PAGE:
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The poet, who first tried his skill in tragic verse for the paltry [prize of a] goat, soon after exposed to view wild satyrs naked,1 and attempted raillery with severity, still preserving the gravity [of tragedy]: because the spectator on festivals, when heated with wine2 and disorderly, was to be amused with captivating shows and agreeable novelty. But it will be expedient so to recommend the bantering, so the rallying satyrs, so to turn earnest into jest; that none who shall be exhibited as a god, none who is introduced as a hero lately3 conspicuous in regal purple and gold, may deviate into the low style of obscure, mechanical shops; or, [on the contrary,] while he avoids the ground, affect cloudy mist and empty jargon. Tragedy4 disdaining to prate forth trivial verses, like a matron commanded to dance on the festival days,5 will assume an air of modesty, even in the midst of wanton satyrs. As a writer of satire, ye Pisos, I shall never be fond of unornamented and reigning terms:6 nor shall I labor to differ so widely from the complexion of tragedy, as to make no distinction, whether Davus be the speaker. And the bold Pythias, who gained a talent by gulling Simo; or Silenus, the guardian and attendant of his pupil-god [Bacchus]. I would so execute a fiction7 taken from a well-known story, that any body might entertain hopes of doing the same thing; but, on trial, should sweat and labor in vain. Such power has a just arrangement and connection of the parts: such grace may be added to subjects merely common. In my judgment the Fauns, that are brought out of the woods, should not be too gamesome with their tender strains, as if they were educated in the city, and almost at the bar; nor, on the other hand, should blunder out their obscene and scandalous speeches. For [at such stuff] all are offended, who have a horse,8 a father, or an estate: nor will they receive with approbation, nor give the laurel crown, as the purchasers of parched peas and nuts are delighted with.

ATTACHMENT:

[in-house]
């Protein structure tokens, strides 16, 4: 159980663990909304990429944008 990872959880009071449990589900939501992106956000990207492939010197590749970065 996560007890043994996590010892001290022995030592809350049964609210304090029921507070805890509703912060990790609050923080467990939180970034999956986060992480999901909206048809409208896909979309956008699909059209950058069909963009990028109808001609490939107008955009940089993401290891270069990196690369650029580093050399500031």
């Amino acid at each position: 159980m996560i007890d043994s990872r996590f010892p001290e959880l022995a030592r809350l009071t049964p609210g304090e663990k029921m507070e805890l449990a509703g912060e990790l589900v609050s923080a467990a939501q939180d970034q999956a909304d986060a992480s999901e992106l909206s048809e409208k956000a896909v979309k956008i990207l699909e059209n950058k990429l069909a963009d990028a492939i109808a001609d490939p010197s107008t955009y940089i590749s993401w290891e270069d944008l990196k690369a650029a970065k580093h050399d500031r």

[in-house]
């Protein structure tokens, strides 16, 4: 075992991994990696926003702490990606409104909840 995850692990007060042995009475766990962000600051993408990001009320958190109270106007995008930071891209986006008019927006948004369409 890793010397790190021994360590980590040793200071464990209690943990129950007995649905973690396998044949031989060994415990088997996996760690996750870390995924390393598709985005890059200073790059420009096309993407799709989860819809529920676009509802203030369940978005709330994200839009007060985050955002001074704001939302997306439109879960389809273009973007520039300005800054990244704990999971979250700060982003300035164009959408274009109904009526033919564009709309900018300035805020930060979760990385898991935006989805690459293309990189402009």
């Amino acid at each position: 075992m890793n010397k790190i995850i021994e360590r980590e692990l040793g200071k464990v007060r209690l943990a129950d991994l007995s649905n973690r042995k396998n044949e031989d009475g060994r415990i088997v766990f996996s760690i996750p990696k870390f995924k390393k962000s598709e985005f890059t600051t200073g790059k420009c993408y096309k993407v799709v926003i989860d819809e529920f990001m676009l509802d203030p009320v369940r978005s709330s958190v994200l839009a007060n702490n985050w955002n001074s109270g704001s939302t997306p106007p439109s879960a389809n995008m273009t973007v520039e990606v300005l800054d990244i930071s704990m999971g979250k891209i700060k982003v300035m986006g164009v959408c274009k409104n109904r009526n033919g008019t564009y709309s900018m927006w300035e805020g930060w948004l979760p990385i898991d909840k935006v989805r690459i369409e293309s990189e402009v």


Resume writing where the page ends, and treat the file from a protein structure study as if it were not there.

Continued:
A long syllable put after a short one is termed an iambus, a lively measure, whence also it commanded the name of trimeters to be added to iambics, though it yielded six beats of time, being similar to itself from first to last. Not long ago, that it might come somewhat slower and with more majesty to the ear, it obligingly and contentedly admitted into its paternal heritage the steadfast spondees; agreeing however, by social league, that it was not to depart from the second9 and fourth place. But this [kind of measure] rarely makes its appearance in the notable10 trimeters of Accius, and brands the verse of Ennius brought upon the stage with a clumsy weight of spondees, with the imputation of being too precipitate and careless, or disgracefully accuses him of ignorance in his art.

It is not every judge that discerns inharmonious verses, and an undeserved indulgence is [in this case] granted to the Roman poets. But shall I on this account run riot and write licentiously? Or should not I rather suppose, that all the world are to see my faults; secure, and cautious [never to err] but with hope of being pardoned? Though, perhaps, I have merited no praise, I have escaped censure.

Ye [who are desirous to excel,] turn over the Grecian models by night, turn them by day. But our ancestors commended both the numbers of Plautus, and his strokes of pleasantry; too tamely, I will not say foolishly, admiring each of them; if you and I but know how to distinguish a coarse joke from a smart repartee, and understand the proper cadence, by [using] our fingers and ears.

1 There was a kind of tragic comedies among the Greeks, which they called Satyrs, because the chorus was formed of Satyrs, who sung the praises of Bacchus between the acts, and said a thousand low pleasantries. The only piece of this kind remaining to us is the Cyclops of Euripides, in which Ulysses is the principal actor. The Romans, in imitation of the Greek Satyrs, had their Atellanae, so called from Atella, the city where they were first played.

2Potus et exlex.Hor. Ars 224 The lines,

Indoctus quid enim saperet liberque laborum
Rusticus urbane confusus, turpis honesto

were, I observed, certainly misplaced. They should, I think, come in here, where their sense is extremely pertinent. The poet had been speaking of the satyric drama, which, says he, was added to the tragic,

eo quod
Illecebris erat, et grata novitate morandus
Spectator, functusque sacris, et potus, et exlex.